Photo courtesy Flickr
Shankar and his ensemble entered the hall, seated themselves on a riser covered with a hand knotted rug, and began to play. He stopped frequently to retune the many strings on the sitar, and finally, he looked up, smiled sweetly, and said, "She gets cold."
I haven't heard Shankar's music for years, but today I realize how important it was to the expansion of Western culture in the Sixties. My favorite aunt walked into a communal Haight Ashbury front parlor in 1967, cocked an ear at the stereo, and said, "You mean you really sit around listening to this stuff?" That music was part of the fundamentally valid part of the Haight's cultural matrix, the one that did not require dope to have an effect.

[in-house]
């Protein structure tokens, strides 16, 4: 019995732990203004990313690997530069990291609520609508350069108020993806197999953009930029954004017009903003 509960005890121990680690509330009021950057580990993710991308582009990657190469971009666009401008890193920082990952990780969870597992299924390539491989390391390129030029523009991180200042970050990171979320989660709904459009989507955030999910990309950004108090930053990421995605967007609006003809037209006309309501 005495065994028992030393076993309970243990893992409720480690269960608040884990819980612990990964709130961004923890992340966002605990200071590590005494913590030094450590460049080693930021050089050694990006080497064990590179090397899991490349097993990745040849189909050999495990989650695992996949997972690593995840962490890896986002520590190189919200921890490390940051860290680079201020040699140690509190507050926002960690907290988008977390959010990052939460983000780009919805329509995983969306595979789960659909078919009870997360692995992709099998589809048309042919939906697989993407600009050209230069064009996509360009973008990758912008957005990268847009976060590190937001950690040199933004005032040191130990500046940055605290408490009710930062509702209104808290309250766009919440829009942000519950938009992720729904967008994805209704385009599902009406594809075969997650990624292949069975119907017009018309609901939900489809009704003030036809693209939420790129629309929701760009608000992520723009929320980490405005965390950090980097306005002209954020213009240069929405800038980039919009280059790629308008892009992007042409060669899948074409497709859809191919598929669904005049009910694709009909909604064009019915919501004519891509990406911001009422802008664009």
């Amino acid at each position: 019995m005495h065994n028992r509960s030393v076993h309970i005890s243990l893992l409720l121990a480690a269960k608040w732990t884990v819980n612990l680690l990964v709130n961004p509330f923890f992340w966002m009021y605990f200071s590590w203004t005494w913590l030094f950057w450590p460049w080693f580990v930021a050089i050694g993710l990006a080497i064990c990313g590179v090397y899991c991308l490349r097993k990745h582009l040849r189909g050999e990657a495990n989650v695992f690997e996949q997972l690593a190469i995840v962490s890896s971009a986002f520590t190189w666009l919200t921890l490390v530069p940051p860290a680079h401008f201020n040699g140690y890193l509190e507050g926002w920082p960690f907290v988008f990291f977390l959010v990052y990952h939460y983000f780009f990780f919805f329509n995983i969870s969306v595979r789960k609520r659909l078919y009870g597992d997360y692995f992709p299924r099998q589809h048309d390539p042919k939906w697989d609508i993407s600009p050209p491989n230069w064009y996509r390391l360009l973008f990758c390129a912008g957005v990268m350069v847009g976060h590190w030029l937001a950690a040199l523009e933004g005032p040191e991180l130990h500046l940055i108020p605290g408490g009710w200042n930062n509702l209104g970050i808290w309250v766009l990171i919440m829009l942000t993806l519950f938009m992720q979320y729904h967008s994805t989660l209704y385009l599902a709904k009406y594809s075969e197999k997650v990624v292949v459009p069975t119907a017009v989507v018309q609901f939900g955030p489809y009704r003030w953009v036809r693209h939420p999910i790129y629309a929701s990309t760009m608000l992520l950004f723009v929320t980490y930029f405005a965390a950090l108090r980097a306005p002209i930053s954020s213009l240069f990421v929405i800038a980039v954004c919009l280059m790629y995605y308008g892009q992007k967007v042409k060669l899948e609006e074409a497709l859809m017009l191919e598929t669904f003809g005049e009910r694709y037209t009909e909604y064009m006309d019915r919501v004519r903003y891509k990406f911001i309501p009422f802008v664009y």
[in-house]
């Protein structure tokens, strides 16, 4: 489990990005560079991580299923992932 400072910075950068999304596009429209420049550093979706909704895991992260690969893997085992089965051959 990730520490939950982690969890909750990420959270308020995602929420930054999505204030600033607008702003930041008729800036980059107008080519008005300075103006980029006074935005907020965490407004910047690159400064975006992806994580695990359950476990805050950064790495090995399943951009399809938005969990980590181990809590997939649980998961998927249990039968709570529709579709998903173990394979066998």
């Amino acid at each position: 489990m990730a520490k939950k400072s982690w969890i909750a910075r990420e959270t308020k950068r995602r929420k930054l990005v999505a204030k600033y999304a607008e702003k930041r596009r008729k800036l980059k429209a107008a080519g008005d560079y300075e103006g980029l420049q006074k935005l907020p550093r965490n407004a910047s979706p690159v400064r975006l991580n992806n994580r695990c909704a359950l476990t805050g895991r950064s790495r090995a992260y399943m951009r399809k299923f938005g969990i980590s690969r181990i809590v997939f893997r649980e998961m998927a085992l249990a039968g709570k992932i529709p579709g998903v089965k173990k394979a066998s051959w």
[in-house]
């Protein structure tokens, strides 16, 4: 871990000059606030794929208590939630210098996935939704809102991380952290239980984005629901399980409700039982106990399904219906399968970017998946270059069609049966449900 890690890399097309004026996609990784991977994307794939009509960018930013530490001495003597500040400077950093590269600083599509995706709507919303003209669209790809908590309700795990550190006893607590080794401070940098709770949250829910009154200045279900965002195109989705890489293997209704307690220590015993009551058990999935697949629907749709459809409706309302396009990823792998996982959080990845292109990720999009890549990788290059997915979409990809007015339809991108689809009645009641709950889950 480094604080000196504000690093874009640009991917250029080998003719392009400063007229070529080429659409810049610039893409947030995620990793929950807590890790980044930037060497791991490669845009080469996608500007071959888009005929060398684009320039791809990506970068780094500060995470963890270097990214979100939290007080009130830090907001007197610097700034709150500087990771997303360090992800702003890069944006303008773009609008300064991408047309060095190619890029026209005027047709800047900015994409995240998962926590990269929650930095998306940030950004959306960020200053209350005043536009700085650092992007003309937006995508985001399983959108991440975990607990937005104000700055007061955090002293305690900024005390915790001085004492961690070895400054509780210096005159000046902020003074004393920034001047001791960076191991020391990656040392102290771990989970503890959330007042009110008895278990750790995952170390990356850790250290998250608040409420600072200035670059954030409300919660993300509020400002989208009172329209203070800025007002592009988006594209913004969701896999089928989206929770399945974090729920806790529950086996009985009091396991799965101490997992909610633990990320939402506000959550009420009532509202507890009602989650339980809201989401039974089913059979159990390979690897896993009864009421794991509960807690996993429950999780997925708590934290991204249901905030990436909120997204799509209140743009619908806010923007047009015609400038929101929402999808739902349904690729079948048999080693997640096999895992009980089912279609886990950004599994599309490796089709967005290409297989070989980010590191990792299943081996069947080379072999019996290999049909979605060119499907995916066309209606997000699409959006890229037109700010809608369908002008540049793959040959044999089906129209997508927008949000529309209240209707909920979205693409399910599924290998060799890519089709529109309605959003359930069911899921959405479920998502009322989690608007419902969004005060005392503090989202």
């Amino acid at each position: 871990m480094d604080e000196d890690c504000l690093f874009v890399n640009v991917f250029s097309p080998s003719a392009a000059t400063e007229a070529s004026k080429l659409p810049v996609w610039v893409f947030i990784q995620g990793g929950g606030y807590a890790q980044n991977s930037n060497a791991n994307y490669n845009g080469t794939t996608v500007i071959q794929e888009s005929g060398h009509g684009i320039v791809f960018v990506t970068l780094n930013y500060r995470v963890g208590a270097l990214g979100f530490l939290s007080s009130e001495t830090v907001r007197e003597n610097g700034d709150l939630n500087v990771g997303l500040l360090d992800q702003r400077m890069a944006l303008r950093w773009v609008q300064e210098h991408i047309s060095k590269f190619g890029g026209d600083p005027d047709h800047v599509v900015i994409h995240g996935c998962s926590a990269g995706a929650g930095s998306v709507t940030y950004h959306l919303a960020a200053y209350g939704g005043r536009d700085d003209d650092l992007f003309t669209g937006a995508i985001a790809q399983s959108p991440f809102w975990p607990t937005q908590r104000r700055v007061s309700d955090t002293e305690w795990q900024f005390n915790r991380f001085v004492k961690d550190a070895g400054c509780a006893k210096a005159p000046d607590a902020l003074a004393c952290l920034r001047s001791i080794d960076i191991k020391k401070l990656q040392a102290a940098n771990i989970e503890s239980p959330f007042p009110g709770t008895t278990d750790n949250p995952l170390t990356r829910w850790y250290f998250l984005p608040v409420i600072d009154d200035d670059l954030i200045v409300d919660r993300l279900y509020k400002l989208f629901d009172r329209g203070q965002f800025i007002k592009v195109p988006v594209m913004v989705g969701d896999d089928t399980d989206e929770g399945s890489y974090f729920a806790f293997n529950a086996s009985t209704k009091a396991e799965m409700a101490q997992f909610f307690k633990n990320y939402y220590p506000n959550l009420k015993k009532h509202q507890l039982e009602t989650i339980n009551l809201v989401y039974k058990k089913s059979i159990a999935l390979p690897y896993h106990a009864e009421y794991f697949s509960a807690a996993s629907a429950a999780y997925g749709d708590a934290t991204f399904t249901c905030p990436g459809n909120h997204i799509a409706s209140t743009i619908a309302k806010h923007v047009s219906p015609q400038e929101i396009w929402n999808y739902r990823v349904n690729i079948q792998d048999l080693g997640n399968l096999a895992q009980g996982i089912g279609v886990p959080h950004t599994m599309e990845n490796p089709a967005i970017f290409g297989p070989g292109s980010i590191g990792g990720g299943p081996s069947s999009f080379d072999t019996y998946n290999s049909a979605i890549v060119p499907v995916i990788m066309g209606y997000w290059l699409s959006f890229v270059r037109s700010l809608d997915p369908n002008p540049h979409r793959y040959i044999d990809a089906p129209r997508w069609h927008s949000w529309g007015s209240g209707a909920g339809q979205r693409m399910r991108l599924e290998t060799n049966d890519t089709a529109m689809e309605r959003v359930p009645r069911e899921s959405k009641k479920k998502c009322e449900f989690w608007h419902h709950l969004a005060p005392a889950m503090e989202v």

One of Ft. Lewis's Viet Nam era bandsmen studied sitar with a former mistress of Ravi Shankar. The story went that Shankar, who had raised his share of hell as a young dancer, presented himself to Ali Akbar Khan to learn to play. Shankar spent three years learning how to sit and hold the instrument. Seemed like he was doing a pretty good job of it that icy night in Portland.
More after the jump.